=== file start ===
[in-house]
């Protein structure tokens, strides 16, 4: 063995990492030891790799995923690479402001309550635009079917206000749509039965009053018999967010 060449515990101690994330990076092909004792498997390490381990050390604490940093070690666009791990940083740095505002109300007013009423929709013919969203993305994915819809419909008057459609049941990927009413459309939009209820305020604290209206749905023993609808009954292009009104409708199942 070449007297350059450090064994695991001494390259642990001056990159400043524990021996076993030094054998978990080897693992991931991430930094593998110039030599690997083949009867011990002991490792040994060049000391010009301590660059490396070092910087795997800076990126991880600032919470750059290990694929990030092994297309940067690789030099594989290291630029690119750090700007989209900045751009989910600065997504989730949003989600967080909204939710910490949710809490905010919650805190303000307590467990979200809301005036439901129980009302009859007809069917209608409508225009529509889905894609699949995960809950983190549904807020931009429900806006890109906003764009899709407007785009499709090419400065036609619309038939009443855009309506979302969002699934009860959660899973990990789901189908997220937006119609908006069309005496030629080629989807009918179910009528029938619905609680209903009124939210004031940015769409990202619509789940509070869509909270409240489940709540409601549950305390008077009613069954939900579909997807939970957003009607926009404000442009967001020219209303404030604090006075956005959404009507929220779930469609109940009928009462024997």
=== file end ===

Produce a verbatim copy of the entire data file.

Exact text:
[in-house]
């Protein structure tokens, strides 16, 4: 063995990492030891790799995923690479402001309550635009079917206000749509039965009053018999967010 060449515990101690994330990076092909004792498997390490381990050390604490940093070690666009791990940083740095505002109300007013009423929709013919969203993305994915819809419909008057459609049941990927009413459309939009209820305020604290209206749905023993609808009954292009009104409708199942 070449007297350059450090064994695991001494390259642990001056990159400043524990021996076993030094054998978990080897693992991931991430930094593998110039030599690997083949009867011990002991490792040994060049000391010009301590660059490396070092910087795997800076990126991880600032919470750059290990694929990030092994297309940067690789030099594989290291630029690119750090700007989209900045751009989910600065997504989730949003989600967080909204939710910490949710809490905010919650805190303000307590467990979200809301005036439901129980009302009859007809069917209608409508225009529509889905894609699949995960809950983190549904807020931009429900806006890109906003764009899709407007785009499709090419400065036609619309038939009443855009309506979302969002699934009860959660899973990990789901189908997220937006119609908006069309005496030629080629989807009918179910009528029938619905609680209903009124939210004031940015769409990202619509789940509070869509909270409240489940709540409601549950305390008077009613069954939900579909997807939970957003009607926009404000442009967001020219209303404030604090006075956005959404009507929220779930469609109940009928009462024997």